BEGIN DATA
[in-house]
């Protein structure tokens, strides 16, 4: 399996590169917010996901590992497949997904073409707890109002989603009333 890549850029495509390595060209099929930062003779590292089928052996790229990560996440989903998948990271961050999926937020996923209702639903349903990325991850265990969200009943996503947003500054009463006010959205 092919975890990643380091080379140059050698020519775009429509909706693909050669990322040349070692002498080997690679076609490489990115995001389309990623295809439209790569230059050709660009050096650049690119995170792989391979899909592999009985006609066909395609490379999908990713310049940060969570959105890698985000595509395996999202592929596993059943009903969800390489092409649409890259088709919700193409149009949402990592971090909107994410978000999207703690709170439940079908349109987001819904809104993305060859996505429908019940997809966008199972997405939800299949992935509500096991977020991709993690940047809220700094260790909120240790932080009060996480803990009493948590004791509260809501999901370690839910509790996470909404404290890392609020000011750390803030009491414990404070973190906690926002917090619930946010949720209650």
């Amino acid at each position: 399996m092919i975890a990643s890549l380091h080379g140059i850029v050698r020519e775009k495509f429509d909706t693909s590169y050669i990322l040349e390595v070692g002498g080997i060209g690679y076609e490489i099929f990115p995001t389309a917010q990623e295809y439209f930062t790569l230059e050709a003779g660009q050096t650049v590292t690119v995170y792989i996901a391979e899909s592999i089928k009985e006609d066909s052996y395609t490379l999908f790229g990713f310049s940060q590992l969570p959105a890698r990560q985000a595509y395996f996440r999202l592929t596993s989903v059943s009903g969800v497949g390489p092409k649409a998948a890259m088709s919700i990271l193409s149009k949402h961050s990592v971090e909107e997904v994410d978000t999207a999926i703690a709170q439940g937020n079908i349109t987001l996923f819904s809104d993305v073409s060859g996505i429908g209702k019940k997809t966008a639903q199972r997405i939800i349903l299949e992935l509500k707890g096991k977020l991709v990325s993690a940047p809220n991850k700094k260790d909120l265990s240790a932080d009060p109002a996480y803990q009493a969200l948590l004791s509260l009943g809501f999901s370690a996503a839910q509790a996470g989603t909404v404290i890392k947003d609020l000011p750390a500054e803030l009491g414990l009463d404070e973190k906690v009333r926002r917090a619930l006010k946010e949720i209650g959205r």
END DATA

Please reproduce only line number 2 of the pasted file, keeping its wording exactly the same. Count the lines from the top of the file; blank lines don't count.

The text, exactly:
């Protein structure tokens, strides 16, 4: 399996590169917010996901590992497949997904073409707890109002989603009333 890549850029495509390595060209099929930062003779590292089928052996790229990560996440989903998948990271961050999926937020996923209702639903349903990325991850265990969200009943996503947003500054009463006010959205 092919975890990643380091080379140059050698020519775009429509909706693909050669990322040349070692002498080997690679076609490489990115995001389309990623295809439209790569230059050709660009050096650049690119995170792989391979899909592999009985006609066909395609490379999908990713310049940060969570959105890698985000595509395996999202592929596993059943009903969800390489092409649409890259088709919700193409149009949402990592971090909107994410978000999207703690709170439940079908349109987001819904809104993305060859996505429908019940997809966008199972997405939800299949992935509500096991977020991709993690940047809220700094260790909120240790932080009060996480803990009493948590004791509260809501999901370690839910509790996470909404404290890392609020000011750390803030009491414990404070973190906690926002917090619930946010949720209650």